Dairy Day activities planned for Thursday
A day for dairy farmers to learn the latest industry news andways to improve their product has been scheduled for Thursday at9:30 a.m. at the Lincoln County Multi-Use Facility.
Lincoln County Dairy Day, sponsored by the Mississippi StateUniversity’s Cooperative Extension Service, will provide farmerswith an opportunity to ask questions of the experts as well asreceive the latest industry news, said Perry Brumfield, LincolnCounty agent.
“The information being presented here can be very beneficial todairy farmers,” he said.
Dairy prices remain strong after a banner year in 2004, but mostproducers will need to channel much of those profits to pay largeamounts of debt accumulated in previous years, he said.
Many dairy farms folded in the past seven to 10 years whenprices collapsed and failed to recover, Brumfield said. Those thatsurvived struggled – and many accumulated large debts.
The industry rebounded in 2004, said Bill Herndon, anagricultural economist with the agency, and milk prices exceededthe once-considered unreachable level of $20 per hundredweight,which was significantly higher than the previous record. However,there is little cause to celebrate.
“Most farmers have used these additional revenues to pay offdebts accumulated during 2002 and 2003 when they suffered andendured the lowest milk prices since 1978,” he said.
Lincoln County is no different, Brumfield said, and he hopessome of the information provided at Thursday’s event can helpfarmers continue to enjoy successful dairy operations.
Dairy experts will talk to farmers about a variety of subjects,including preliminary incubation (PI) cell counts, the nationalidentification program and a determination of where profits aremade and lost on dairy farms.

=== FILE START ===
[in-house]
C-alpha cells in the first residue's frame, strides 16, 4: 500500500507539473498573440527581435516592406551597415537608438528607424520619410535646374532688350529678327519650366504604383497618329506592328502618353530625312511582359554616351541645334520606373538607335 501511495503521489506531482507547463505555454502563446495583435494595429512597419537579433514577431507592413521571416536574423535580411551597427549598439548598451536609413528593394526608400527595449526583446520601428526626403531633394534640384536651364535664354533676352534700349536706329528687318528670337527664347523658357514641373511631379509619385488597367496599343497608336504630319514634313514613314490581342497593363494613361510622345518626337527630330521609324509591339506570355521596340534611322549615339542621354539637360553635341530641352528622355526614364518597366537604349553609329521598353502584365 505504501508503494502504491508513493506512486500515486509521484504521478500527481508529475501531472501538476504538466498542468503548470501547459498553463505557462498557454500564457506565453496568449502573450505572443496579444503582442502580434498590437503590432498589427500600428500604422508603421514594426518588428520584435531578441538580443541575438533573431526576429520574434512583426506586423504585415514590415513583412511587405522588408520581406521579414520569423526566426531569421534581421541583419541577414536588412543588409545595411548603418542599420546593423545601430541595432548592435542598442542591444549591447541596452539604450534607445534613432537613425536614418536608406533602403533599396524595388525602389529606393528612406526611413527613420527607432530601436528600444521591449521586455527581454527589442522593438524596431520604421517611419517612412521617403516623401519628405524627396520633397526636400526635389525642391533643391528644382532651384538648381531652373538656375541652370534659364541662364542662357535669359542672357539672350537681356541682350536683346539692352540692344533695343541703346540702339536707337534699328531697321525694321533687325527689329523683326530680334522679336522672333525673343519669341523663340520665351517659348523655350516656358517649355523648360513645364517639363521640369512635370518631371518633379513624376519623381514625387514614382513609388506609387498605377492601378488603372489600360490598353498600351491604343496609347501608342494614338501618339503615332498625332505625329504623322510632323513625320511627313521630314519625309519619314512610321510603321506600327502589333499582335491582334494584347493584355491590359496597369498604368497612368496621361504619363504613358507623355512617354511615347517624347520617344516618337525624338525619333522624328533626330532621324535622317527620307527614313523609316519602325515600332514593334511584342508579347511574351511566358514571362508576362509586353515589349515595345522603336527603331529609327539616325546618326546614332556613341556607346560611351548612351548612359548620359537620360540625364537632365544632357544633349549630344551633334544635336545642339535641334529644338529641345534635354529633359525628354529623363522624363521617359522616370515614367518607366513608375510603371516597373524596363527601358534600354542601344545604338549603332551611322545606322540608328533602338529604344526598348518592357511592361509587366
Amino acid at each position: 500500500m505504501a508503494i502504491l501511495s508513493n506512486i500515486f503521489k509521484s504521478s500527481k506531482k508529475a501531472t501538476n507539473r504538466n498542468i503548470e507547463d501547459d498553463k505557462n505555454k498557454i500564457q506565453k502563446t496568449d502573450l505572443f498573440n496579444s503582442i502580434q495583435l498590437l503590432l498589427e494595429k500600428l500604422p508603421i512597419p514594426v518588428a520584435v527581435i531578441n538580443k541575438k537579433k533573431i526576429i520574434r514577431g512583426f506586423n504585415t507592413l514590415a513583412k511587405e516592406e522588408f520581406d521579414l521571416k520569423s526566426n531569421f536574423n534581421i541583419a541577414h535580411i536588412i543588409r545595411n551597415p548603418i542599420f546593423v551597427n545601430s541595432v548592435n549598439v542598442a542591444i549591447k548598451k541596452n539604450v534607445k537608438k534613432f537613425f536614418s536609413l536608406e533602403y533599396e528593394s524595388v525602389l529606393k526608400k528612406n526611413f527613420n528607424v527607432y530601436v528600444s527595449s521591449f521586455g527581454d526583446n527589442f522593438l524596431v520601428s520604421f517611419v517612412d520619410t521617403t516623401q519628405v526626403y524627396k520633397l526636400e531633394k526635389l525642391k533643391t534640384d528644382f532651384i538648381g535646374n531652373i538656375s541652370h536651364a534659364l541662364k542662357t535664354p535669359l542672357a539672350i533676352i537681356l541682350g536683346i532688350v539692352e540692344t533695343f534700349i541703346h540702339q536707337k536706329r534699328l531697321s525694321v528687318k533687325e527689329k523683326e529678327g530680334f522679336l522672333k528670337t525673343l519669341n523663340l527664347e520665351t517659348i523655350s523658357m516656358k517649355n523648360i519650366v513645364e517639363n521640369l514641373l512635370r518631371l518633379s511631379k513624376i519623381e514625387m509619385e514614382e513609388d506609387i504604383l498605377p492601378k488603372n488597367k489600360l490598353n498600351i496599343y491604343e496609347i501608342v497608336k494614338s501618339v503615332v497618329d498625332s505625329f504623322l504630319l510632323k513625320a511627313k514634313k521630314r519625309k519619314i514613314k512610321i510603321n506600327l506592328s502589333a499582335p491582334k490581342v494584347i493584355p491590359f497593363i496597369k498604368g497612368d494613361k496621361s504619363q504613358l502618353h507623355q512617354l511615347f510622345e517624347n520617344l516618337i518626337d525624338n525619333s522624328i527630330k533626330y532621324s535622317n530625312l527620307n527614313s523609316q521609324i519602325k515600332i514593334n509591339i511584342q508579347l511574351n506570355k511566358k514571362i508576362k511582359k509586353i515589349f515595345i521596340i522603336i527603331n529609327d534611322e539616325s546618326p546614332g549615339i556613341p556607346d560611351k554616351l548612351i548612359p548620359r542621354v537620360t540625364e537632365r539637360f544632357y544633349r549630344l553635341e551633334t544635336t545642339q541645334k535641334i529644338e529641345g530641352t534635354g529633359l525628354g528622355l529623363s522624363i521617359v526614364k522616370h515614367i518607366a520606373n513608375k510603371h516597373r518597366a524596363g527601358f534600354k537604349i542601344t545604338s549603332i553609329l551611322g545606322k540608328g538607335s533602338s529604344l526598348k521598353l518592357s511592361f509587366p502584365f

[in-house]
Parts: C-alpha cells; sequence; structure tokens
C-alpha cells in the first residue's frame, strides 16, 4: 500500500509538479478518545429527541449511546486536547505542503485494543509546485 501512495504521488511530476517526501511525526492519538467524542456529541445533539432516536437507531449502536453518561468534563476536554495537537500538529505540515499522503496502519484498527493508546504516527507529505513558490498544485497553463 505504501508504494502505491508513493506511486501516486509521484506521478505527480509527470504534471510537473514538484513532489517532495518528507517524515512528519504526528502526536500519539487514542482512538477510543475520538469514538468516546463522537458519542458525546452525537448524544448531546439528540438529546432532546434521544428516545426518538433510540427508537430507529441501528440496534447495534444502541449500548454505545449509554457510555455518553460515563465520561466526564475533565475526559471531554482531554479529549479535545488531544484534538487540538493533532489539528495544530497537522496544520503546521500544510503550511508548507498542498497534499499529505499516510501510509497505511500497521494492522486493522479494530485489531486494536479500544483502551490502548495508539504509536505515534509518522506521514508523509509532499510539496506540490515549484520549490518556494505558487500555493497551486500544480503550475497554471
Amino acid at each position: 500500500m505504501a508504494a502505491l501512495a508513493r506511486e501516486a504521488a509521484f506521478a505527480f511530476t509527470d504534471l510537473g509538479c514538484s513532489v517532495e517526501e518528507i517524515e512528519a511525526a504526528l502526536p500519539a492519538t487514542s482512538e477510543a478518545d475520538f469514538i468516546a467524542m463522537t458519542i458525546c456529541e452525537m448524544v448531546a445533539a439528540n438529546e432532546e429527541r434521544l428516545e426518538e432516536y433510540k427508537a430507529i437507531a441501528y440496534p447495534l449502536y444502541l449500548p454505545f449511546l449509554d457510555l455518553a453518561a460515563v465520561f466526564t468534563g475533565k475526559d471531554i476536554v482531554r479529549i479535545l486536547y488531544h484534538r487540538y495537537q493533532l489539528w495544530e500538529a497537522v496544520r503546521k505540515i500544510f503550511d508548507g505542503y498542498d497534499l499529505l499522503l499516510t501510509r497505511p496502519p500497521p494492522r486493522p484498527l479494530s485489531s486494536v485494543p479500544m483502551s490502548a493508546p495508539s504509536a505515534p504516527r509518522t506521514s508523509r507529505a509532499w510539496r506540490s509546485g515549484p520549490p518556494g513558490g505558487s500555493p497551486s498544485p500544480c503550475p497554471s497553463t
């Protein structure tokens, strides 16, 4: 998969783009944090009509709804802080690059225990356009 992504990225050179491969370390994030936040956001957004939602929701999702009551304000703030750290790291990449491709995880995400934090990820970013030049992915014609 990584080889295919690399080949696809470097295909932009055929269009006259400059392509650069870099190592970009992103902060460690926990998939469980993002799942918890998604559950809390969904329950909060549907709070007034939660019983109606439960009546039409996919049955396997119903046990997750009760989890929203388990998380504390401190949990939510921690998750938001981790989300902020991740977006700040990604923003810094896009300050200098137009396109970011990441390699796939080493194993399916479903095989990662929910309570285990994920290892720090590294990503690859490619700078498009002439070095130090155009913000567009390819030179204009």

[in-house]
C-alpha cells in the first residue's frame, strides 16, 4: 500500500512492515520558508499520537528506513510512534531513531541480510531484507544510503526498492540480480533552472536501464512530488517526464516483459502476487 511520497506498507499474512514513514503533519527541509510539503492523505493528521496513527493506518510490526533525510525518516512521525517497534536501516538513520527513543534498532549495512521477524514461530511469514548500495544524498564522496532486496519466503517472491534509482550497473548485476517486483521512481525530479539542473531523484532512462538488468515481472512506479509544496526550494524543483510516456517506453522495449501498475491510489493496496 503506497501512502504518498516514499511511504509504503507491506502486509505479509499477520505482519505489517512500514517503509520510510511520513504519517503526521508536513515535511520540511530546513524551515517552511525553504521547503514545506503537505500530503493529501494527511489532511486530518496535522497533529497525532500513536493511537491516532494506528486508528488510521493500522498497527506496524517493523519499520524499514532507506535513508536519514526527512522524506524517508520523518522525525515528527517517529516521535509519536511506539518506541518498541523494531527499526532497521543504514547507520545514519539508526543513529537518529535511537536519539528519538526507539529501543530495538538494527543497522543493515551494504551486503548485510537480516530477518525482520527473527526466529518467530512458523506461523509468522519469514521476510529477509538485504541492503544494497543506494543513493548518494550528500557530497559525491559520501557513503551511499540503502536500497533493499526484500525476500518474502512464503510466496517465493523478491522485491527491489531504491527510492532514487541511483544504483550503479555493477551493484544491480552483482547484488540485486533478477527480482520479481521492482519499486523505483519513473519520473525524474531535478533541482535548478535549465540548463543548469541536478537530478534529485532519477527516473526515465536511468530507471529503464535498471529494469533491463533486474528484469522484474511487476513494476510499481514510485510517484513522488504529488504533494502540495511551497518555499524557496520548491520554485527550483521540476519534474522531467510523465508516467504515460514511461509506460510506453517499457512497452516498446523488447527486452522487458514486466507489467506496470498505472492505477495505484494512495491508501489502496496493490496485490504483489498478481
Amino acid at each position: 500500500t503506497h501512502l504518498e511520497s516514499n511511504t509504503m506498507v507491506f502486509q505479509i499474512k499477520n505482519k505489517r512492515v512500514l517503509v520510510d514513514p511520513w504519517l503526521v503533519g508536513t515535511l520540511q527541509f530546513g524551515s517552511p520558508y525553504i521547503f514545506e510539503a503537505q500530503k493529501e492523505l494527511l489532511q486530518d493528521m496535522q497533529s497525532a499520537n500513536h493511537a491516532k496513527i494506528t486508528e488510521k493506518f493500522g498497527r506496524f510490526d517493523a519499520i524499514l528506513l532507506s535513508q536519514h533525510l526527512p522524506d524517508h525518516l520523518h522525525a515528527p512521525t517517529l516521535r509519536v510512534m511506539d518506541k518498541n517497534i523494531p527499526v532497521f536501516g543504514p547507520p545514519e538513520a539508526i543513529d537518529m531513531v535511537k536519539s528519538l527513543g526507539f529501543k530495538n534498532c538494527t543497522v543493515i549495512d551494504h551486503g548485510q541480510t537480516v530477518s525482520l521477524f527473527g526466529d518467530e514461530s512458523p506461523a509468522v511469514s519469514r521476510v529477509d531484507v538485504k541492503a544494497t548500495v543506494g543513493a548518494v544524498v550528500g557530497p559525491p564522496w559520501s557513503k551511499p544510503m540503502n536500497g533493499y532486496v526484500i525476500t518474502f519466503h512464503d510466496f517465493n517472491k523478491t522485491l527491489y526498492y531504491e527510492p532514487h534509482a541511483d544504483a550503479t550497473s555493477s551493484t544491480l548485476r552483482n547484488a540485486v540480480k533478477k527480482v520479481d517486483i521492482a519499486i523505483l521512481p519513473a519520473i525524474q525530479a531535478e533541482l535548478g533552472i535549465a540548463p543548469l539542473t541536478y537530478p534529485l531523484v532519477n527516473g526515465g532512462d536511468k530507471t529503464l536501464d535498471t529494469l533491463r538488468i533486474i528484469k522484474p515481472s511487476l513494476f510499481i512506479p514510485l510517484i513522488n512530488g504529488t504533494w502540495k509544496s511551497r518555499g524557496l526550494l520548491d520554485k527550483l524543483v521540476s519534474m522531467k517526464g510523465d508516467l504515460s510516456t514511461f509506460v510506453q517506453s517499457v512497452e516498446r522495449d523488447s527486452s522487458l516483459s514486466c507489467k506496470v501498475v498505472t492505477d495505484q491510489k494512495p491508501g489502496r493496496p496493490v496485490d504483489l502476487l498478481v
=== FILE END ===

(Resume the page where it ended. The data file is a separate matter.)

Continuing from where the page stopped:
One of the major changes in the industry and a strengthening ofregulations concerning the PI counts, said Wesley Farmer, statedairy specialist. PI counts are used to determine the amount ofbacteria found in milk before it is pasteurized. Farmers are oftenfinancially penalized by purchasers if their PI count exceeds acertain level. If the count gets too high, producers won’t purchasethe product at all.
“They’ve increased the way they monitor milk quality to ensure ahigh quality product with a longer shelf-life and a better taste,”Farmer said.
Dr. Gary Hay, an extension specialist from Louisiana StateUniversity, will talk to farmers here about how PI counts canaffect profits and how to manage their dairies to ensure lowcounts.
A meal will be provided for attendees for the seminar, which isexpected to last much of the day.
The Mississippi dairy industry generated an estimated $267.4million in economic activity in 2004. Seventy-five percent of thestate’s dairy product is produced south of Jackson.
Lincoln County is fourth in the state in production with 25farms producing 26,483,003 pounds of milk in 2004. It trailedWalthall County (44 farms producing 53,424,748 pounds), Pike County(22 farms producing 38,595,091 pounds) and Marion County (18 farmsproducing 34,336,872 pounds). Amite and Newton counties round outthe top producers in the state.